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29 Oct, 2016 16:16

‘Give it a rest’: Social media mocks Senator claiming Russia may be behind new Clinton FBI probe

People on social media shamed US Democratic Senator Tom Ryan, who claimed Russia might actually be behind the reopening of Hillary Clintons’ email probe by the FBI over new leaked messages.

On October 28, FBI director James Comey announced that the Bureau has learned of new emails involving Hillary Clinton’s private email server during her time as a Secretary of State. Comey said the agency will “take appropriate investigative steps” and review the new information. 

In a CNN interview, US Democratic Senator Tim Ryan alleged Russia may be behind the new leak, causing the probe.

“So the question is: Where did these come from? How did they get to the FBI? Is Russia involved in this? We don’t have a clue where this stuff is coming from,” Ryan said.

The allegation, however, did not sit well with some people on social media.

“This wins brain-dead of the day,” one person said.

Others suggested that the American public already had enough of allegations implying Russia’s meddling into US affairs. “It's the Russkies! I think Americans have already had enough of this constant Russian-blaming.”

Another person was surprised to find out the comment was in fact not a sarcastic one. “When I first saw this quote, I laughed, thinking it was a funny and sarcastic comment. Turns out this nut is serious!”

“Oh gee whiz- give it a rest,” another tweet said.

American journalist Glen Greenwald, who published a series of reports on US global surveillance programs based on leaks by Edward Snowden, also weighed in on the discussion.

“Need to do a pool to guess which Dem journalist will be the first to find that Comey visited Moscow as a student or once went on RT,” he joked on Twitter.

It’s not the first time Moscow has been linked to potential interference in US internal affairs, including elections.

On October 7, Washington officially  the Russian government of having “directed” hack attacks against American officials and institutions, though no evidence backing the allegation was presented to the public, with Moscow calling the accusation “nonsense.”

US chose Russia to play ‘bad guy’ 

Speaking to RT, political scientist and former military officer Brad Cabana said that the Hillary Clinton camp is simply using Russia as a defense tool.

“It's a continuation of the previous defensive position of the Clinton campaign to essentially blame Russia, cast doubts in the minds of the American public,” Cabana said.

In July, the FBI  no charges be brought against Clinton for her handling of classified information as secretary of state, despite stating the Democratic presidential candidate acted in an “extremely careless” way. 

Cabana added that this rhetoric is in fact an attempt to distract public attention from the actual information which has been revealed.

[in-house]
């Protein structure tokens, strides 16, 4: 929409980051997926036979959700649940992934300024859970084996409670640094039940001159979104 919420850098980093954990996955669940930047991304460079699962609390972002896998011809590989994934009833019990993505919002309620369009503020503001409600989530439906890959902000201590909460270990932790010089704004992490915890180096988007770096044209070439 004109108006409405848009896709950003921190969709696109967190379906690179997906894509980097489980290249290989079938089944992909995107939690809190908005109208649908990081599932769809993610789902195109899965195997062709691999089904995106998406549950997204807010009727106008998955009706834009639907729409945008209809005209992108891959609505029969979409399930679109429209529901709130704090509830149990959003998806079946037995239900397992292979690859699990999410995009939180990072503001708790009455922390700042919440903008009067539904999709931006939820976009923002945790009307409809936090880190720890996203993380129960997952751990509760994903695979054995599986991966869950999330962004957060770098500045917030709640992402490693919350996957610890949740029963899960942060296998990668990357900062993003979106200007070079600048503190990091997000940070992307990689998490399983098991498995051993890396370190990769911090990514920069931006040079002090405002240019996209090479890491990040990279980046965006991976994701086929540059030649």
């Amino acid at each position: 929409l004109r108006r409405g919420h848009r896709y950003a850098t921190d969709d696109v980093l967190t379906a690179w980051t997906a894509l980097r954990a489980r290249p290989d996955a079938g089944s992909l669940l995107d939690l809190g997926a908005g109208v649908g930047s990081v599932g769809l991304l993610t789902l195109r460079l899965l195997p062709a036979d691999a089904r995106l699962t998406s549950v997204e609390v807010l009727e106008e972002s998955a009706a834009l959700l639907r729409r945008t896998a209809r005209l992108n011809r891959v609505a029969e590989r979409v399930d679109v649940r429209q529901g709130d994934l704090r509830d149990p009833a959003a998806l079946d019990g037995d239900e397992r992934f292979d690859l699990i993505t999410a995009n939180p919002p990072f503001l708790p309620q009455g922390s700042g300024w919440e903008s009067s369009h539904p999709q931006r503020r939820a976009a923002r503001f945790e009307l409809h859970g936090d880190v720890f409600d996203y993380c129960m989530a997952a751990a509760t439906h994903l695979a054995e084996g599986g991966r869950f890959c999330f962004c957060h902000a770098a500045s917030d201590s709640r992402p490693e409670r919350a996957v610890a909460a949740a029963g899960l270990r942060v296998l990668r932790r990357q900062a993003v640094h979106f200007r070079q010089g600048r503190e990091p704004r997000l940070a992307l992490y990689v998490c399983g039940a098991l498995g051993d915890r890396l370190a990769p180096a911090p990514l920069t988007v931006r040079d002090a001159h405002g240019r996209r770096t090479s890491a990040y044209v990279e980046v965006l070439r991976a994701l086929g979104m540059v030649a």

"It's a deflection to cause the American people to focus on the Russian angle as opposed to the content of the emails quite frankly.”

Yet the political analyst noted that there is still “a great thirst” among the public to learn what’s been discovered in the latest batch of Clinton emails.

Fort Russ News Editor-in-Chief Joaquin Flores echoed the thoughts, suggesting that Tim Ryan simply fell for the notorious anti-Russia rhetoric in the US.

“He [Ryan] goes, you know what, it was the Russians. Because this is what he has been told, this is what he’s been hammered into his head. Everything bad about Hillary just aides the Russians,” Flores said

“I do not think he [Ryan] thought that one through. There were no documents.”

However, the absence of any evidence linking Moscow to the FBI decision did not stop Clinton supporter and former Vermont governor Howard Dean from reaching some far-fetched conclusions.

“Ironically Comey put himself on the same side as Putin,” Dean  on Twitter.

“Russians are the ones who Americans picked to play the bad guys in movies in politics, in this you know, sort of Cold War scenario that’s re-emerging.” Flores told RT.

That view is shared by political analyst Robin Koerner, who is also an author and the publisher of news service Watching America.

"People say what suits them and suits their side before they get the data right. This is what we've been used to in the United States. It's unfortunate, but it is so," he told RT.

Earlier this week, Russian President Vladimir Putin gave his own take on the allegation that Moscow is meddling in the US election campaign. 

“Does anyone seriously think that Russia can somehow influence the choice of the American people?” Putin wondered during a meeting of the Valdai Discussion Club in Sochi on October 27.

“Is America some sort of banana republic?” he asked rhetorically.

Putin also noted that the ‘Russian card’ is being played by the American “elite” to brush under the carpet real problems the US is now facing.

“It is far better to distract people's attention to alleged Russian hackers, spies, agents of influence and so on and so forth,” he said.